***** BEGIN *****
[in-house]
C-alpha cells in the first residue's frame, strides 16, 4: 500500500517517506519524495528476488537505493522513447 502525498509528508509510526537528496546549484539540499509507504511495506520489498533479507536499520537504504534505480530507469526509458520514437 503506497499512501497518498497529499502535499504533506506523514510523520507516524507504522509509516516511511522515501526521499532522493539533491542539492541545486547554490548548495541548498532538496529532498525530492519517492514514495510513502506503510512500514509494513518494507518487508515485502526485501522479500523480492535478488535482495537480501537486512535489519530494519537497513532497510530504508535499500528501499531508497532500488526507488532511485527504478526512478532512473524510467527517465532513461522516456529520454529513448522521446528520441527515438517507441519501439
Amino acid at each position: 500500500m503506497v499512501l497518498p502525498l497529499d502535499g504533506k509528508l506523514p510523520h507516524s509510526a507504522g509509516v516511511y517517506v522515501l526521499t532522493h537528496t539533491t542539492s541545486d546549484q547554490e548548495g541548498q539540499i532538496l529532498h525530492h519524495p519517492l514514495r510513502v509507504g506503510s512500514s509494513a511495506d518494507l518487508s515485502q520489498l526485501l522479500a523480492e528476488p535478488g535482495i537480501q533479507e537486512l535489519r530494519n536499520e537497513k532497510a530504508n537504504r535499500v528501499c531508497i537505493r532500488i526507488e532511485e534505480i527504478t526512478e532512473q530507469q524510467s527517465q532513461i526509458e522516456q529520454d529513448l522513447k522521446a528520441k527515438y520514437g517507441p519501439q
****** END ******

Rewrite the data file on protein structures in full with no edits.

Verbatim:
[in-house]
C-alpha cells in the first residue's frame, strides 16, 4: 500500500517517506519524495528476488537505493522513447 502525498509528508509510526537528496546549484539540499509507504511495506520489498533479507536499520537504504534505480530507469526509458520514437 503506497499512501497518498497529499502535499504533506506523514510523520507516524507504522509509516516511511522515501526521499532522493539533491542539492541545486547554490548548495541548498532538496529532498525530492519517492514514495510513502506503510512500514509494513518494507518487508515485502526485501522479500523480492535478488535482495537480501537486512535489519530494519537497513532497510530504508535499500528501499531508497532500488526507488532511485527504478526512478532512473524510467527517465532513461522516456529520454529513448522521446528520441527515438517507441519501439
Amino acid at each position: 500500500m503506497v499512501l497518498p502525498l497529499d502535499g504533506k509528508l506523514p510523520h507516524s509510526a507504522g509509516v516511511y517517506v522515501l526521499t532522493h537528496t539533491t542539492s541545486d546549484q547554490e548548495g541548498q539540499i532538496l529532498h525530492h519524495p519517492l514514495r510513502v509507504g506503510s512500514s509494513a511495506d518494507l518487508s515485502q520489498l526485501l522479500a523480492e528476488p535478488g535482495i537480501q533479507e537486512l535489519r530494519n536499520e537497513k532497510a530504508n537504504r535499500v528501499c531508497i537505493r532500488i526507488e532511485e534505480i527504478t526512478e532512473q530507469q524510467s527517465q532513461i526509458e522516456q529520454d529513448l522513447k522521446a528520441k527515438y520514437g517507441p519501439q